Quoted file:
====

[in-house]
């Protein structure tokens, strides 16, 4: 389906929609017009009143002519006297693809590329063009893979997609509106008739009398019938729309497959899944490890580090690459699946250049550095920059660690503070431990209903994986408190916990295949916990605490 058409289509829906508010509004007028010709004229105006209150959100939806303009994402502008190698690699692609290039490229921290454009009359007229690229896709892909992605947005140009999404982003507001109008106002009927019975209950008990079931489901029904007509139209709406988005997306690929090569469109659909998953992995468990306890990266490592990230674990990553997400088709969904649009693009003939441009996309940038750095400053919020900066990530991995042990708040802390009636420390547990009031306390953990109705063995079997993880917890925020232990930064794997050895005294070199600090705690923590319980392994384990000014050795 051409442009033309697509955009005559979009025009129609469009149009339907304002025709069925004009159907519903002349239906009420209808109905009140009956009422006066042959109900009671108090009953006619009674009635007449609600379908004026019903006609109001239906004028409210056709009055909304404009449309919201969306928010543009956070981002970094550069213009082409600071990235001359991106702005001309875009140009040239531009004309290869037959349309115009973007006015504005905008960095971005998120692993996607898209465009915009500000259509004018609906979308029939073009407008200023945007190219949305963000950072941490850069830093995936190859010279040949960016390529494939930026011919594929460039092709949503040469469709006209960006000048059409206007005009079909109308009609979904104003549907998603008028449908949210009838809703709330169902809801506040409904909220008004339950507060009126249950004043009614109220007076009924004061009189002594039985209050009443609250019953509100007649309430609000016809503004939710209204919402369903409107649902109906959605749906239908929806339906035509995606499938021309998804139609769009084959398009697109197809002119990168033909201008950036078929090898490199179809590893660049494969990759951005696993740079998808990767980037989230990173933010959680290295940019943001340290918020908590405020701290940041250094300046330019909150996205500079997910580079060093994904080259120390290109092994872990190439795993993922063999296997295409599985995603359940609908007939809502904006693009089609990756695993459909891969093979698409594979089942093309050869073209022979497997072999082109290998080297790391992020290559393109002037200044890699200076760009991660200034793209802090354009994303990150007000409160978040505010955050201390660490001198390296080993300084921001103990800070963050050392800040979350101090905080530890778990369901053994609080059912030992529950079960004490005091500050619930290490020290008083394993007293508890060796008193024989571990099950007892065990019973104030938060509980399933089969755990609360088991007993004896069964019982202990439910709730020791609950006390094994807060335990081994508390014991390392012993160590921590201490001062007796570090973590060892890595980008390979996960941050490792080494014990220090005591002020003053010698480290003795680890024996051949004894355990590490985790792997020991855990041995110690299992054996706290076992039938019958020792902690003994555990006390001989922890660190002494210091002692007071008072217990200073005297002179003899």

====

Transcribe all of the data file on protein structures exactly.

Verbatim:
[in-house]
């Protein structure tokens, strides 16, 4: 389906929609017009009143002519006297693809590329063009893979997609509106008739009398019938729309497959899944490890580090690459699946250049550095920059660690503070431990209903994986408190916990295949916990605490 058409289509829906508010509004007028010709004229105006209150959100939806303009994402502008190698690699692609290039490229921290454009009359007229690229896709892909992605947005140009999404982003507001109008106002009927019975209950008990079931489901029904007509139209709406988005997306690929090569469109659909998953992995468990306890990266490592990230674990990553997400088709969904649009693009003939441009996309940038750095400053919020900066990530991995042990708040802390009636420390547990009031306390953990109705063995079997993880917890925020232990930064794997050895005294070199600090705690923590319980392994384990000014050795 051409442009033309697509955009005559979009025009129609469009149009339907304002025709069925004009159907519903002349239906009420209808109905009140009956009422006066042959109900009671108090009953006619009674009635007449609600379908004026019903006609109001239906004028409210056709009055909304404009449309919201969306928010543009956070981002970094550069213009082409600071990235001359991106702005001309875009140009040239531009004309290869037959349309115009973007006015504005905008960095971005998120692993996607898209465009915009500000259509004018609906979308029939073009407008200023945007190219949305963000950072941490850069830093995936190859010279040949960016390529494939930026011919594929460039092709949503040469469709006209960006000048059409206007005009079909109308009609979904104003549907998603008028449908949210009838809703709330169902809801506040409904909220008004339950507060009126249950004043009614109220007076009924004061009189002594039985209050009443609250019953509100007649309430609000016809503004939710209204919402369903409107649902109906959605749906239908929806339906035509995606499938021309998804139609769009084959398009697109197809002119990168033909201008950036078929090898490199179809590893660049494969990759951005696993740079998808990767980037989230990173933010959680290295940019943001340290918020908590405020701290940041250094300046330019909150996205500079997910580079060093994904080259120390290109092994872990190439795993993922063999296997295409599985995603359940609908007939809502904006693009089609990756695993459909891969093979698409594979089942093309050869073209022979497997072999082109290998080297790391992020290559393109002037200044890699200076760009991660200034793209802090354009994303990150007000409160978040505010955050201390660490001198390296080993300084921001103990800070963050050392800040979350101090905080530890778990369901053994609080059912030992529950079960004490005091500050619930290490020290008083394993007293508890060796008193024989571990099950007892065990019973104030938060509980399933089969755990609360088991007993004896069964019982202990439910709730020791609950006390094994807060335990081994508390014991390392012993160590921590201490001062007796570090973590060892890595980008390979996960941050490792080494014990220090005591002020003053010698480290003795680890024996051949004894355990590490985790792997020991855990041995110690299992054996706290076992039938019958020792902690003994555990006390001989922890660190002494210091002692007071008072217990200073005297002179003899």